☛  Kenich Ohmae, The Mind of the Strategist

☛  guy from silicon valley who verbalized the word of mouth, street-wise tech marketing principles, … googling on “silicon valley marketing guru” … up pops a hit with, ta da! … regis mckenna … brilliance blending individual, social, tech, biz, word of mouth, generating a buzz … i associate the term, guerilla marketing, with him (with the idea of guerilla marketing being getting lots of attention and interest and involvement without much dollars going out the door for traditional relatively unfocused and relatively very inefficient advertising and other expensive stuff, and so on) … actually i think his book is called guerilla marketing

☛  Michael Porter’s groundbreaking works.  The first was Competitive Strategy.

☛  This kind of list is not complete without getting an understanding of business policy.  Don’t know who the experts are today, but C. Roland Christensen was the giant when I was at the school.  Given the nature of business policy, probably what he wrote then is still right today.  The nature, creation, value, use, management, and evolution of policy is one of those I consider, in my life, to be a measure of maturity and understanding of the world.  We many who don’t create policy, but only bump into policies everywhere, only understand them at one level.  Being on the other side of policy, sharing the viewpoint of those who make and maintain policy, is a “world is flat” vs. “world is round” kind of thing.  Obvious in some ways, not so obvious in others … at least it was that way for me … for a long time, i considered BP, business policy, boring and not where the action is … i learned it’s the only place the action is … where purpose and activities and spelled out for practical use …  hmm … i’m getting hooked into a verbalization excursion here … let’s not do that now … that’s a discussion for another time …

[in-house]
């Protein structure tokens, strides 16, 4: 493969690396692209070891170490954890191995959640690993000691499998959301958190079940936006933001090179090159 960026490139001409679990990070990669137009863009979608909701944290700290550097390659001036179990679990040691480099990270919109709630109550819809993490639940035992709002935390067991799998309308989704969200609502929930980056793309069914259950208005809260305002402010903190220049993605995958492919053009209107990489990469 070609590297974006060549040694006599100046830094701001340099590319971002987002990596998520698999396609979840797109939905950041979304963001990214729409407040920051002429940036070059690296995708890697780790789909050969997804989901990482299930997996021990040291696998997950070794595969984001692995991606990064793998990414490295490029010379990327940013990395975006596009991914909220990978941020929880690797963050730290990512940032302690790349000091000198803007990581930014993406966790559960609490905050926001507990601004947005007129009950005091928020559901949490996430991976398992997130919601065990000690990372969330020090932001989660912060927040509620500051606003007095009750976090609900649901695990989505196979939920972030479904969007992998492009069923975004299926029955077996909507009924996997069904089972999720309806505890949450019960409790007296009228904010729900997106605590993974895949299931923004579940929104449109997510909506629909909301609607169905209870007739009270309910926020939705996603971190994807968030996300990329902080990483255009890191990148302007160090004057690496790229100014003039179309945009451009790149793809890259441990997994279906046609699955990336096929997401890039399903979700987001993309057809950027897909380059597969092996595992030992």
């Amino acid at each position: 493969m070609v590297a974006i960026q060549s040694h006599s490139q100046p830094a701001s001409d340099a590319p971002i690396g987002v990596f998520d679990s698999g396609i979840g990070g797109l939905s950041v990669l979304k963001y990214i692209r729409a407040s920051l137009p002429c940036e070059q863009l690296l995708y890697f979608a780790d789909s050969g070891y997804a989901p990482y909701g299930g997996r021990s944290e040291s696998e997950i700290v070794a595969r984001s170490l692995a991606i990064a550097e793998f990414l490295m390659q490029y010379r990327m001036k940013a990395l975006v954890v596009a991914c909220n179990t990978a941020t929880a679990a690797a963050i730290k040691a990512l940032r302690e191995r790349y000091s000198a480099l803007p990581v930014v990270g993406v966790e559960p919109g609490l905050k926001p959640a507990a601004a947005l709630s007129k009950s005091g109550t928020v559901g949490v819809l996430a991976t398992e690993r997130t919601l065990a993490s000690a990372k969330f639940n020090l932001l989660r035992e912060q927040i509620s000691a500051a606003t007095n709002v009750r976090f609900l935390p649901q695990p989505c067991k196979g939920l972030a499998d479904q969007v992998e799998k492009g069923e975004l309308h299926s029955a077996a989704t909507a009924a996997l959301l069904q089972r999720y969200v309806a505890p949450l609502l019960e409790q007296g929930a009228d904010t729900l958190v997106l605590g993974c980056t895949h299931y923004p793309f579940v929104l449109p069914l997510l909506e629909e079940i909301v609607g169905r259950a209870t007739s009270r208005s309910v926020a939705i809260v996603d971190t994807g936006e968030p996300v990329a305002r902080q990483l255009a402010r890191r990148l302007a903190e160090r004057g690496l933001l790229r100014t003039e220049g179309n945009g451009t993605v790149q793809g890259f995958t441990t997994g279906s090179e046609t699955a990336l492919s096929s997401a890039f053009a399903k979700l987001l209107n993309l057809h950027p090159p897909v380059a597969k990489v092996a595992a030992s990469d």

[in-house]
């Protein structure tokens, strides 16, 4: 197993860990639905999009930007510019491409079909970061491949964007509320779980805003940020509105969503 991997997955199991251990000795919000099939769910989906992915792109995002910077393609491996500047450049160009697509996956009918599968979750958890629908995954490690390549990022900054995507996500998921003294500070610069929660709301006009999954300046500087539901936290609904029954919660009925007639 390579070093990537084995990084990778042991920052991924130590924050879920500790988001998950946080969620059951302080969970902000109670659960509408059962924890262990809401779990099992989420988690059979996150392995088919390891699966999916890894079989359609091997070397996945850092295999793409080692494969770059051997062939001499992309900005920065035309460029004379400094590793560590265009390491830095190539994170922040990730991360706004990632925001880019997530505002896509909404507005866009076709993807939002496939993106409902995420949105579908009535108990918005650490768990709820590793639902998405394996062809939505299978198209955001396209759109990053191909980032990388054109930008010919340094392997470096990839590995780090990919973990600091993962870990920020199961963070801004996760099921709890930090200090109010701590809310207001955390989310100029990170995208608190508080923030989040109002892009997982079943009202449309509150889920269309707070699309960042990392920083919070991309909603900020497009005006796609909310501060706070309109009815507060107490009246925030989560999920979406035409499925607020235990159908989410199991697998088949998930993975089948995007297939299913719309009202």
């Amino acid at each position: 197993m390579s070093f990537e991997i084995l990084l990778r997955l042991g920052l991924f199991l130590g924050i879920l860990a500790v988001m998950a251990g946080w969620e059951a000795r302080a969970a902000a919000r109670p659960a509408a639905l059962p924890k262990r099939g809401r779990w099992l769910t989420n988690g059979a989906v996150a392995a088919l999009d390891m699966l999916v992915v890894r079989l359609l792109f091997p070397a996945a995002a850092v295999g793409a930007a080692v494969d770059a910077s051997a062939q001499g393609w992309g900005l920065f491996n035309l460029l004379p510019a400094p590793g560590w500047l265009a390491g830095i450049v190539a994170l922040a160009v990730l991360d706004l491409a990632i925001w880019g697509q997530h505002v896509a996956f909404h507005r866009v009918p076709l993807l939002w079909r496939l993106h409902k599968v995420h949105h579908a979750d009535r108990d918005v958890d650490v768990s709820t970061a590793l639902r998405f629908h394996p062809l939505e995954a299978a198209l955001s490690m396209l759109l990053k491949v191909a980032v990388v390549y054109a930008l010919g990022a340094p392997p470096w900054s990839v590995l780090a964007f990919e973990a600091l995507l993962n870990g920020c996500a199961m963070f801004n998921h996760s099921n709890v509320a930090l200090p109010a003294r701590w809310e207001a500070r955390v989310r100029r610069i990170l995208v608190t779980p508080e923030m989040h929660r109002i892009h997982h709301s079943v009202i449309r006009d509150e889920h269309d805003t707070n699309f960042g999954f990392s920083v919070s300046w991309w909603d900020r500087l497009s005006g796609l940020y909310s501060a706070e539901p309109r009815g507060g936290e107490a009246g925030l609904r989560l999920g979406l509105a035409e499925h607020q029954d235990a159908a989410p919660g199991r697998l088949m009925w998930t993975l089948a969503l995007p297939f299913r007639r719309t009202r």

☛  Those, in my mind, are sort of in a class of their own.  They sort of create a pretty much unchanging foundation  of perspectives and principles (not necessarily application details and examples which can change with time) from which to work with the never-ending conceptual and information explosion that results from companies selling “new” ideas that aren’t really new just to sell products, authors and publishers trying to sell books, and professors and consultants selling ideas because of “publish or perish” tenure, reputation, and/or consulting/boardsOfDirectors/equityOwnership motivations (as opposed to motivations to identify, emphasize, repeat, and apply the pretty much timeless and pretty much unchanging aspects of complex and ever-unfolding reality).


☛  Within that explosion, there are lots of others who are very good.  I’m not current now, but there are a few I knew and remember.  Covey’s good.  Senge’s good.  Kawasaki’s good.  Peters is good.  A lot of people are good for different types and aspects of cooperative activity … that’s why TOC is important to have along with any or all of the others …


☛  the theory of constraints (TOC) books, of course, provide a smart core logical process to use in evaluating, picking choosing, adapting, combining, and applying the ever-present cacaphony of old and new “best practices” in parallel with inventing one’s own new simplest, most comprehensive, and best solutions and practices for one’s own dynamic, complex, and important situations.  guess which view i was promoting just a little bit more than the other ones i liked. 😉

july 10